The Solemnity of the Most Holy Body and Blood of Christ (Corpus Christi)
June 7, 2015
Reading 1 Ex 24:3-8
Responsorial Psalm Ps 116:12-13, 15-16, 17-18
Reading 2 Heb 9:11-15
Alleluia Jn 6:51
R. Alleluia, alleluia.
R. Alleluia, alleluia.
Gospel Mk 14:12-16, 22-26
Homily— June 6 & 7, 2015 the Body and Blood of Christ
Growing up in the Fifties I remember my First Communion and Mom borrowing a white jacket from someone for me to wear with my dark pants & a tie. Every Sunday we would get ready for church and this meant putting on my Sunday clothes and Sunday shoes. When we came home from church Mom would remind us to change our clothes before we began playing outside.
With the warmer weather I would like to encourage everyone to dress appropriately for church especially those involved in ministries. Of course the two most important items to me are first, that you are here, and second, that your heart is yearning to welcome God’s presence.
In today’s first reading, the Israelites commit themselves to a wholehearted response to God’s commands: “We will do everything the Lord has told us.” The fact that the covenant was sealed in blood indicated that their intent was not merely to conform to the law but to enter into a lasting relationship where lives are shared.
Yet we Christians constantly find excuses for not doing what God or Jesus has told us to do. Too often our attitude is “How much can I get away with while still avoiding serious sin?” Instead of doing the bare minimum we should all be asking how much we can do to embrace God’s will rather than how little we must do.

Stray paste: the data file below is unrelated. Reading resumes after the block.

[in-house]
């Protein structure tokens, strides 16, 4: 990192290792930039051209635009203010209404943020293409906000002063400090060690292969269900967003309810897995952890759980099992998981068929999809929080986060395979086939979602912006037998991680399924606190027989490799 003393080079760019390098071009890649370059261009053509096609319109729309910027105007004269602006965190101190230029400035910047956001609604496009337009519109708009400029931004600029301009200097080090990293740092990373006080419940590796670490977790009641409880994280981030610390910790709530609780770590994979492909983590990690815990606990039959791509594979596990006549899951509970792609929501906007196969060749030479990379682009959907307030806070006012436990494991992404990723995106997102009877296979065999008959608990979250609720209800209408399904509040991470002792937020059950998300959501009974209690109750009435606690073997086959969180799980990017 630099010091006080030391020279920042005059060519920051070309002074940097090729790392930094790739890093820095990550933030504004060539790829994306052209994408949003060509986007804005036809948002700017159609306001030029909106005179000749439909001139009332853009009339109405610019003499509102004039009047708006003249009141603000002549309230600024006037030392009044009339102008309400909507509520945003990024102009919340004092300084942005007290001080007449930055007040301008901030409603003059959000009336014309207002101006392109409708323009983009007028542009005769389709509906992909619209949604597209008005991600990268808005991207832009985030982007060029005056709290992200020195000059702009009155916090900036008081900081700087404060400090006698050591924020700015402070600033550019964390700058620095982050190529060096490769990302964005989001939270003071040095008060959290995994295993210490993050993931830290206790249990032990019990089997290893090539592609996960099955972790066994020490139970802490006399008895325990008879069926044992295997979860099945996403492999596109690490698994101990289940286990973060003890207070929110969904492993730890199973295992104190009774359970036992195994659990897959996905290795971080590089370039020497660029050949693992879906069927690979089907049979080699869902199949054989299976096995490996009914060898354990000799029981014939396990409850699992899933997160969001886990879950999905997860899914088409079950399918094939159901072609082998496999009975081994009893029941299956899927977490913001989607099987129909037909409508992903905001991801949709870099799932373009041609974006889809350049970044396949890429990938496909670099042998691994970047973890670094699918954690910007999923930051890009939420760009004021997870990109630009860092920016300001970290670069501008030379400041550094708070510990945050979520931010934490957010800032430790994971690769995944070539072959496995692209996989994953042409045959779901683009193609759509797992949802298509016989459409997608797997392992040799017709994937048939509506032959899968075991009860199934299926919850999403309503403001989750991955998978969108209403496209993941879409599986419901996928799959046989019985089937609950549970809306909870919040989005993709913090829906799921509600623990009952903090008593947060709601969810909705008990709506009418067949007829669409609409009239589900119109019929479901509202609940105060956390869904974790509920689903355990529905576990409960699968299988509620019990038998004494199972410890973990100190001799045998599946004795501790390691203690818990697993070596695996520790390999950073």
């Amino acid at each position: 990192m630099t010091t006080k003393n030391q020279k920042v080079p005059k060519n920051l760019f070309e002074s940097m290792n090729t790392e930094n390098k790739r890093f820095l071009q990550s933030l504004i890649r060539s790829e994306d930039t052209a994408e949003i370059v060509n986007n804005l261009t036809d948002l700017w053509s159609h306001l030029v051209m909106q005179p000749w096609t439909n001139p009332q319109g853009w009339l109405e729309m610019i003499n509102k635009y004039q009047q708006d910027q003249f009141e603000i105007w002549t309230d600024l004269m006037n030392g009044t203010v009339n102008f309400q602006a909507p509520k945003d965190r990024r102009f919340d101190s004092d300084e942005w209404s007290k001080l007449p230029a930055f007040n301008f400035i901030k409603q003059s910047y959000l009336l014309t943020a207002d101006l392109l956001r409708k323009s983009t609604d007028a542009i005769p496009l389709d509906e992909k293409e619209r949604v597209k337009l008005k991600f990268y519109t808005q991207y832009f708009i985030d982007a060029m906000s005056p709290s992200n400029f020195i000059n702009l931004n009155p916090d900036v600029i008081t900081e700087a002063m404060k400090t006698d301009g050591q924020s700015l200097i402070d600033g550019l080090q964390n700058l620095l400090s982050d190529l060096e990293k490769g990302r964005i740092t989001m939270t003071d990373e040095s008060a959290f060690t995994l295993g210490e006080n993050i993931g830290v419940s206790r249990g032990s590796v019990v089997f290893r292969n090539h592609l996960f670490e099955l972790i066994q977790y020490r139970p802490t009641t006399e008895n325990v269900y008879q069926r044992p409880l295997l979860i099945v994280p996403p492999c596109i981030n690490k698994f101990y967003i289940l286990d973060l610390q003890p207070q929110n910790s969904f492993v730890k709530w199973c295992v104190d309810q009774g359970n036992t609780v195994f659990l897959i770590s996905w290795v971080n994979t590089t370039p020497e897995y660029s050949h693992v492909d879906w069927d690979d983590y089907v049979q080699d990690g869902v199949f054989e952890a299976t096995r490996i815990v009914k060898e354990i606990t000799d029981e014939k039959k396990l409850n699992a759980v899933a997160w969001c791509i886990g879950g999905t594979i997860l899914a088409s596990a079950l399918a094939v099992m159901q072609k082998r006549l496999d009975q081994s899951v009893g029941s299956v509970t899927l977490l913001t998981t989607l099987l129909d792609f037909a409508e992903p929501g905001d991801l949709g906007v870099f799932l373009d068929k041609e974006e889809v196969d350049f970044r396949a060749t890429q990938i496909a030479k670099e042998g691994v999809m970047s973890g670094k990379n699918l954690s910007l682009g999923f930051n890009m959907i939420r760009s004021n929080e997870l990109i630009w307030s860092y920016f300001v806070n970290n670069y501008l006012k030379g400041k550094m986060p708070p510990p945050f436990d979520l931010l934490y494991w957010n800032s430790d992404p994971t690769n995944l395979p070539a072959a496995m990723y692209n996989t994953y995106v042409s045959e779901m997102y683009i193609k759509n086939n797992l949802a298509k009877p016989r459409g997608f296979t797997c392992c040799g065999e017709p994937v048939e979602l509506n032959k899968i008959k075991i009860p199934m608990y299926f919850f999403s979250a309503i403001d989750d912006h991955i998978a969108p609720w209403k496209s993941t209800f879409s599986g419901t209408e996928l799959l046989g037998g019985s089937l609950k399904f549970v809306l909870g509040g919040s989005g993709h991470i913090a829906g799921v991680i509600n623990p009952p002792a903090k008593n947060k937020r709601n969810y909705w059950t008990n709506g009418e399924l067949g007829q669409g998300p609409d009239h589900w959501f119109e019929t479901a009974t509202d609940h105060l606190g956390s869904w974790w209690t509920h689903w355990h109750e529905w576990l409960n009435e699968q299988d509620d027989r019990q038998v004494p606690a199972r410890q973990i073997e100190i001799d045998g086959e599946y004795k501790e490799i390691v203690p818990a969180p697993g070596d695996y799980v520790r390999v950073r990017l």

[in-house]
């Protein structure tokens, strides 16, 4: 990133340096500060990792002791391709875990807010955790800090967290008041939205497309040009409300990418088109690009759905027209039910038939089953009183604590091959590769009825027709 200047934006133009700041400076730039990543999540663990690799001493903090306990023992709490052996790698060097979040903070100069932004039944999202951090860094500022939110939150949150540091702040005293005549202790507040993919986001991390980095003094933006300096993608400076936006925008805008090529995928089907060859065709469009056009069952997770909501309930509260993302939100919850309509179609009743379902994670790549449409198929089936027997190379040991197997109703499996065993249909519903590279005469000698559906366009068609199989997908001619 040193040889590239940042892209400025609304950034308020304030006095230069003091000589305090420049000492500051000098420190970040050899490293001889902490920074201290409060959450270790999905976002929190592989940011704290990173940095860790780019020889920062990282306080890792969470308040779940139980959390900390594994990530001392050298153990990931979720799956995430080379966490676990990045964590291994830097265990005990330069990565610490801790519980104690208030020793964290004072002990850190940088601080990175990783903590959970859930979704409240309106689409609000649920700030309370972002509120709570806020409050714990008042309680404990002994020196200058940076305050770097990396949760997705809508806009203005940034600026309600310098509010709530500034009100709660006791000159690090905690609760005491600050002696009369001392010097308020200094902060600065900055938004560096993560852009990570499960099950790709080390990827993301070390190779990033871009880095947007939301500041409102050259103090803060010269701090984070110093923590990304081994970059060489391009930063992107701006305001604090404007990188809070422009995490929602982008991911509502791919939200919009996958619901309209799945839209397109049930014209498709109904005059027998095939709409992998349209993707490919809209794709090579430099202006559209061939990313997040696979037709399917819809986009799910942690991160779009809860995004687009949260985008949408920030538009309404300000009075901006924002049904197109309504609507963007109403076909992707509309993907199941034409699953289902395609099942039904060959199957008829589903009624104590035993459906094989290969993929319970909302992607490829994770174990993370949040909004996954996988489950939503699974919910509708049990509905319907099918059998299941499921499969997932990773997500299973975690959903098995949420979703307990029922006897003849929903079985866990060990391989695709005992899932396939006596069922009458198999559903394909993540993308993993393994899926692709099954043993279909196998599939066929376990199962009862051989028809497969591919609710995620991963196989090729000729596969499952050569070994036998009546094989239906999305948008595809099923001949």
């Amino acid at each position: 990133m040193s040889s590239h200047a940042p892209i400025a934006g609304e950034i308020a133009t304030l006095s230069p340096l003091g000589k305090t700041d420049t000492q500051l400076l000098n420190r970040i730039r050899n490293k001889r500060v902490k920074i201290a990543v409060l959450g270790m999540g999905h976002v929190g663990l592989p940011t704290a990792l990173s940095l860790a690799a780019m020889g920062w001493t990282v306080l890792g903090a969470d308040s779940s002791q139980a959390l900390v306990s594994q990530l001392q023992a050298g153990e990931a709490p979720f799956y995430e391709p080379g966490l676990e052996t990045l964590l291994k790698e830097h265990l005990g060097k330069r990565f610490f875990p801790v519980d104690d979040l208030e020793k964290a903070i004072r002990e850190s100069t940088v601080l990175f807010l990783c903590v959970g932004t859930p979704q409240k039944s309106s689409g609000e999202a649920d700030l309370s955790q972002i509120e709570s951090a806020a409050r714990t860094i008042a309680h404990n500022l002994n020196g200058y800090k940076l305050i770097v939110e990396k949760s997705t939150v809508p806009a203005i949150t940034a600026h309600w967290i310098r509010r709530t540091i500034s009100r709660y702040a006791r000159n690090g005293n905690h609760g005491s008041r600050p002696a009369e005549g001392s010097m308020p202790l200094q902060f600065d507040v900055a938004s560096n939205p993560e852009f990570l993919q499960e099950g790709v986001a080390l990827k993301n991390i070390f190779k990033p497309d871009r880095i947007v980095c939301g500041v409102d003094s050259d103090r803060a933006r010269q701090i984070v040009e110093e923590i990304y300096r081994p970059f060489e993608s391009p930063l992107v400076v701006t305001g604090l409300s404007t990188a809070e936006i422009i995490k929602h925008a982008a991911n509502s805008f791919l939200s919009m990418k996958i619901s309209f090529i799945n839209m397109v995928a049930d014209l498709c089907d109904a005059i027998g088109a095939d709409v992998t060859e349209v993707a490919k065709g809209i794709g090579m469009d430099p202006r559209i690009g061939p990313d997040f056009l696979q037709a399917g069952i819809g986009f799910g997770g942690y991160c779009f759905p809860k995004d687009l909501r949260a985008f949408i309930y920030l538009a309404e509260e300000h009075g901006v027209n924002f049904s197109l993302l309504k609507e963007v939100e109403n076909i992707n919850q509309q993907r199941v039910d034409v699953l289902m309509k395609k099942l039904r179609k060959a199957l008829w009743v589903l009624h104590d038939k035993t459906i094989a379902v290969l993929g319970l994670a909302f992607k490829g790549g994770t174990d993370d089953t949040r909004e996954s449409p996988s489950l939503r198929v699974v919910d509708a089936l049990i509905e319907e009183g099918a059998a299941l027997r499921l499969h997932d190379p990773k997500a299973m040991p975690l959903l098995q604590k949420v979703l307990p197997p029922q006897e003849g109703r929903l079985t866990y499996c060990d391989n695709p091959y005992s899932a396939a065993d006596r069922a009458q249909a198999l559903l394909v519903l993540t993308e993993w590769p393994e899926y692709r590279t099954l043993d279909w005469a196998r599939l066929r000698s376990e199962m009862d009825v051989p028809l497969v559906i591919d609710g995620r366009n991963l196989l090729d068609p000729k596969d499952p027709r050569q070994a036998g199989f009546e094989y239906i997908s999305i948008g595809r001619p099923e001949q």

The gospel says, “while they were eating, he took bread, said the blessing, broke it, gave it to them, and said, ‘Take it; this is my body.’ Then he took a cup, gave thanks, and gave it to them, and they all drank from it. He said to them, ‘This is my blood of the covenant, which will be shed for many. ‘” Imagine you were there. Jesus says this is my body, this is my blood but it tastes like bread and wine. Can we believe what Jesus has told us? St. Thomas Aquinas says, “That in this sacrament are the true Body of Christ and his true blood is something that ‘cannot be apprehended by the senses but only by faith, which relies on divine authority.’ St. Cyril says: “Do not doubt whether this is true, but rather receive the words of the Savior in faith, for since he is the truth, he cannot lie.’”
Where do we find the presence of Christ? The Catechism of the Catholic Church states that ”Christ Jesus, who died, yes, who was raised from the dead, who is at the right hand of God, . . . is present in many ways to his Church: in his word, in his Church’s prayer, ‘where two or three are gathered in my name,’ in the poor, the sick, and the imprisoned, in the sacraments of which he is the author, in the sacrifice of the Mass, and in the person of the minister. But ‘he is present . . . most especially in the Eucharistic species.”